Berol and Young take on new hybrid class

Lucas Seguinot, Features Editor

A new history class called Behavioral Economics will be taught by Lisa Berrol, the current psychology teacher and Skeff Young, a current Economics teacher.

Behavioral economics is a social science seeking to understand why humans behave certain ways in the real world.

 “Over the past 3 decades, there has been a look at psychology on economics decision making specifically” Young explained. 

Young further described the effect this has had on economics. 

“Economists have been chipping away at this idea that human beings are rational computers in that decision making…so the field is now rethinking that due to behavioral economics.” 

In the summer of 2020, Behavioral Economics was taught as an online summer course. When their regular classes had similar or common free periods, Berrol and Young took the time to teach together. 

“When we were remote, we taught together and taught this course so out of this came the idea that there is a way to frame this so we can have it for a longer period of time,” Young said. 

The new frame for the class is unlike any at Masters. For half of the year, students will learn and focus on either economics with Young, or psychology with Berrol. As the year progresses, the two classes will combine forming Behavioral Economics.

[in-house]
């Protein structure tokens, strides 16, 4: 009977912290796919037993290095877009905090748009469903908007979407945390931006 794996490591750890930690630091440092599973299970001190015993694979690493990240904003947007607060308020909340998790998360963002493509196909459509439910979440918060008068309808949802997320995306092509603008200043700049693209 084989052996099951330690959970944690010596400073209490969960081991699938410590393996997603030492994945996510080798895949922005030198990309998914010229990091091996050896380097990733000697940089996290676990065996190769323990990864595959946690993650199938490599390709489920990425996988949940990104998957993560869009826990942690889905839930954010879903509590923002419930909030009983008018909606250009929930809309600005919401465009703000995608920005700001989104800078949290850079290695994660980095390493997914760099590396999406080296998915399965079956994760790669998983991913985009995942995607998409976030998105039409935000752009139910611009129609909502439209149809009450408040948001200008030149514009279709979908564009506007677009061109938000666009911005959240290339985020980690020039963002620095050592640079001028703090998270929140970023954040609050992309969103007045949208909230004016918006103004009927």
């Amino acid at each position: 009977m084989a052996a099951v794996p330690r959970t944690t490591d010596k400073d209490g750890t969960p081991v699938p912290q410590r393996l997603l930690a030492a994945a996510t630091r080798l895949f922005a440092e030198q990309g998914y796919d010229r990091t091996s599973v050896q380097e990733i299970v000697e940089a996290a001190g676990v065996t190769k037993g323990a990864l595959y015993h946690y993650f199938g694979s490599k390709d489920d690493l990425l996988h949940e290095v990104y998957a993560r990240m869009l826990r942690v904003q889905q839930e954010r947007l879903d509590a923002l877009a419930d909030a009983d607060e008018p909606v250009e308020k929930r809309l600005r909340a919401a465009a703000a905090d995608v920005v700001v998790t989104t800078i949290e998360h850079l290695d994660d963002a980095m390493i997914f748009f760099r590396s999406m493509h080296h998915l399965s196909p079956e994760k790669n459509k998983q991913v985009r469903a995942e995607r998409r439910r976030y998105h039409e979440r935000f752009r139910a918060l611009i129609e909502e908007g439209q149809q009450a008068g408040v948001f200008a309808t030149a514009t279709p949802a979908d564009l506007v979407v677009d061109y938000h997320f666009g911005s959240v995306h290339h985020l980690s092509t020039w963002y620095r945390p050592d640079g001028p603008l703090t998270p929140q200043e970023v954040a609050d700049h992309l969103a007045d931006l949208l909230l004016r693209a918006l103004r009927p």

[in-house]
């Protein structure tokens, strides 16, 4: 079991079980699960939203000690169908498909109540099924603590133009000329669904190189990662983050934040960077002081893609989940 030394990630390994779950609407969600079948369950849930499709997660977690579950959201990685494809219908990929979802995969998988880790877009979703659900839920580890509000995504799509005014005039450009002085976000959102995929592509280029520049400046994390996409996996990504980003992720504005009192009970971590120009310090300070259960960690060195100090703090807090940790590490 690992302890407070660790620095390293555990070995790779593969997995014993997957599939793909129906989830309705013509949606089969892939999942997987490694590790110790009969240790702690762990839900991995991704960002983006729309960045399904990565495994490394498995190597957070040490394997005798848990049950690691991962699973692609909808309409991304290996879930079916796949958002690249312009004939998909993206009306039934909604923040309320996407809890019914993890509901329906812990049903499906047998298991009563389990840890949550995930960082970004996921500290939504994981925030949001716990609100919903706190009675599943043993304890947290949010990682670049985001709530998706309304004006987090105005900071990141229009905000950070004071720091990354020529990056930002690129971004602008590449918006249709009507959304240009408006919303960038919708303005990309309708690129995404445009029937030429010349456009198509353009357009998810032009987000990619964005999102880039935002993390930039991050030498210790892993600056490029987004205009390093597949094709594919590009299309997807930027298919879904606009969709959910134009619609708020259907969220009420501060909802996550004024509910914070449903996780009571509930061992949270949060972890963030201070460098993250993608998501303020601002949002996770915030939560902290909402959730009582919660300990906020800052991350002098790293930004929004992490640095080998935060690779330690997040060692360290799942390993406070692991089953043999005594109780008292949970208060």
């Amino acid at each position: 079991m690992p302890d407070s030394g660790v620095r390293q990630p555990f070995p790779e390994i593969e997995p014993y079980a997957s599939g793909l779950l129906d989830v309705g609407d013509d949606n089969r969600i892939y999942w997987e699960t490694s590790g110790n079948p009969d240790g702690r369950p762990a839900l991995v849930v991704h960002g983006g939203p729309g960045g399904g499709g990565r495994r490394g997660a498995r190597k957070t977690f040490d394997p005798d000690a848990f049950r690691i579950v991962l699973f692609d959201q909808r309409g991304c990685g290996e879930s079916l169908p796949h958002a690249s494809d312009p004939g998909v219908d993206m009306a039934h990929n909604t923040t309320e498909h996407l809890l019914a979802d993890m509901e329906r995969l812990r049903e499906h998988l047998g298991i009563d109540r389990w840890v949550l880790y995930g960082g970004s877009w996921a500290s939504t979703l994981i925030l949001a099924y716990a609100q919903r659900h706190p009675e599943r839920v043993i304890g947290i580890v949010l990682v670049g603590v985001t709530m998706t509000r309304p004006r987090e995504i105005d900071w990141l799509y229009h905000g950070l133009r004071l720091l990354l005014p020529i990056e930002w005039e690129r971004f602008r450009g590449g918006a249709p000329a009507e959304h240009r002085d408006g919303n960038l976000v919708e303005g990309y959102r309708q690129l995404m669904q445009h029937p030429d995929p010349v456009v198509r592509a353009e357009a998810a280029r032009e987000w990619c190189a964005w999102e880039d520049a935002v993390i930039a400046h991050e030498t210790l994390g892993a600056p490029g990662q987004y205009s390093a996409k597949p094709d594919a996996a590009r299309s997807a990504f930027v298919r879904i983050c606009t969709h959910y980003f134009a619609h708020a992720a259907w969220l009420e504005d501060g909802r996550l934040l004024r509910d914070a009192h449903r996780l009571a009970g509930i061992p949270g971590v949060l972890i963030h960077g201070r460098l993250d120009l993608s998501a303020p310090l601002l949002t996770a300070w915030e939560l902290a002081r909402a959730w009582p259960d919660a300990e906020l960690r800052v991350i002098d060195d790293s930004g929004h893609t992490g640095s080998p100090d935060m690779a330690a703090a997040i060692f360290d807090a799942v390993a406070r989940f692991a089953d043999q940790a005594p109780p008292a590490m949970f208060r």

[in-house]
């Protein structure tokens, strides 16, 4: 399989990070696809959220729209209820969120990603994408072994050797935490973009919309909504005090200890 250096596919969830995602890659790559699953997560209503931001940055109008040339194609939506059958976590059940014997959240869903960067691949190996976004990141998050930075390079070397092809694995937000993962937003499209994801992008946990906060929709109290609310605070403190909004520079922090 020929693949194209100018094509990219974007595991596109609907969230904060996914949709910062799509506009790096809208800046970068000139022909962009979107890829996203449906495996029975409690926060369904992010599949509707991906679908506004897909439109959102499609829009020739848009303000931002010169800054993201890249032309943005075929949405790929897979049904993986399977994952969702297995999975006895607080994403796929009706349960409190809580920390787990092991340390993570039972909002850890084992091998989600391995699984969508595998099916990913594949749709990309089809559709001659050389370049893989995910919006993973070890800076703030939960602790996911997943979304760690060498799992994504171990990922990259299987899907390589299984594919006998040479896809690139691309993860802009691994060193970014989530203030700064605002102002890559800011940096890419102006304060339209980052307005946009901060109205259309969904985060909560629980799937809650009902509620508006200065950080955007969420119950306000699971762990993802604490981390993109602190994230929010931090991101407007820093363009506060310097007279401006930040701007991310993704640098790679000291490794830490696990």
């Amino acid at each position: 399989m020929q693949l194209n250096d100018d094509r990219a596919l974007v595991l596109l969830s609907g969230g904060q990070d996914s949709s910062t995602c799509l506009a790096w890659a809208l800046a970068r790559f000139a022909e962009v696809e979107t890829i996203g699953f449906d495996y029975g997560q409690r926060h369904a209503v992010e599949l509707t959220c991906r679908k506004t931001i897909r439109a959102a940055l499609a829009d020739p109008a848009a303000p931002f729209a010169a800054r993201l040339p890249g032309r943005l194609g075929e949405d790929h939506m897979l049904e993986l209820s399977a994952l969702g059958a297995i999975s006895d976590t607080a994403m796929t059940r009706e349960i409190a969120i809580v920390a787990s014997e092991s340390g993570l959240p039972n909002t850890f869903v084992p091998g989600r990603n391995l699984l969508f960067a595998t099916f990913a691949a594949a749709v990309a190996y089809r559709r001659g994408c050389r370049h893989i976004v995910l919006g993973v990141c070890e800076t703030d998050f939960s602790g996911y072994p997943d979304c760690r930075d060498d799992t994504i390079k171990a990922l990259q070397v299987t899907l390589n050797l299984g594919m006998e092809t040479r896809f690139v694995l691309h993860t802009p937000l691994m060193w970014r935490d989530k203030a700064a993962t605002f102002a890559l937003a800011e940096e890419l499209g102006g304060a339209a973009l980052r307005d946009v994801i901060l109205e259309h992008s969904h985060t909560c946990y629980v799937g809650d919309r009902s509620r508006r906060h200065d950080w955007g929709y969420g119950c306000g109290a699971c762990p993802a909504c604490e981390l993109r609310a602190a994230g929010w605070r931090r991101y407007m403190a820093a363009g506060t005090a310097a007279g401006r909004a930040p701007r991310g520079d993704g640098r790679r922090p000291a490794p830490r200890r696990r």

The curriculum will encompass a more hands-on approach, as they recreate experiments and examine how behavioral economics relates to them. Both Young and Berrol have taught economics and psychology classes with the same mindset. 

Berrol said, “I think that this course is going to be seen as a really practical course. We are going to have a lot of real-world examples and they will be able to examine their own behavior.” 

Senior Jadah Ramdyal expressed her thankfulness to the course, as it led her to economics. She said, It was pretty informative and helped me get the idea to do Economics when school started again.” 

Junior Owen Edelson had the opportunity of virtually taking Behavioral Economics over the summer. He reflected, “It was really fun. It was some really interesting subject matter that I haven’t learned about in any class at Masters… it felt really worthwhile.”